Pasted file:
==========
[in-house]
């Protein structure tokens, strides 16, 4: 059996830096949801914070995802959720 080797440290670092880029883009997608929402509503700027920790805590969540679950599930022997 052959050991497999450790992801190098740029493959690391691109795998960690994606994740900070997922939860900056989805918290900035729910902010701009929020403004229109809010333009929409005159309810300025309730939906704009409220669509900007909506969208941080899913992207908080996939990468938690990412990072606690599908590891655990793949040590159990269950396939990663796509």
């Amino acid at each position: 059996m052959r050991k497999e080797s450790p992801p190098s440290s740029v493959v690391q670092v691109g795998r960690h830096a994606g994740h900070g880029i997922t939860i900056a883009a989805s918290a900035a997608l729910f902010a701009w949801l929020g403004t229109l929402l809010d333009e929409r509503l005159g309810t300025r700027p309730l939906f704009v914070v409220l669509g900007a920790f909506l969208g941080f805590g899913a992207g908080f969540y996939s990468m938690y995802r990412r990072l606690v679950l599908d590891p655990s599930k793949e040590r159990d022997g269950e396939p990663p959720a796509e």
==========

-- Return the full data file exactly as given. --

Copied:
[in-house]
């Protein structure tokens, strides 16, 4: 059996830096949801914070995802959720 080797440290670092880029883009997608929402509503700027920790805590969540679950599930022997 052959050991497999450790992801190098740029493959690391691109795998960690994606994740900070997922939860900056989805918290900035729910902010701009929020403004229109809010333009929409005159309810300025309730939906704009409220669509900007909506969208941080899913992207908080996939990468938690990412990072606690599908590891655990793949040590159990269950396939990663796509």
């Amino acid at each position: 059996m052959r050991k497999e080797s450790p992801p190098s440290s740029v493959v690391q670092v691109g795998r960690h830096a994606g994740h900070g880029i997922t939860i900056a883009a989805s918290a900035a997608l729910f902010a701009w949801l929020g403004t229109l929402l809010d333009e929409r509503l005159g309810t300025r700027p309730l939906f704009v914070v409220l669509g900007a920790f909506l969208g941080f805590g899913a992207g908080f969540y996939s990468m938690y995802r990412r990072l606690v679950l599908d590891p655990s599930k793949e040590r159990d022997g269950e396939p990663p959720a796509e």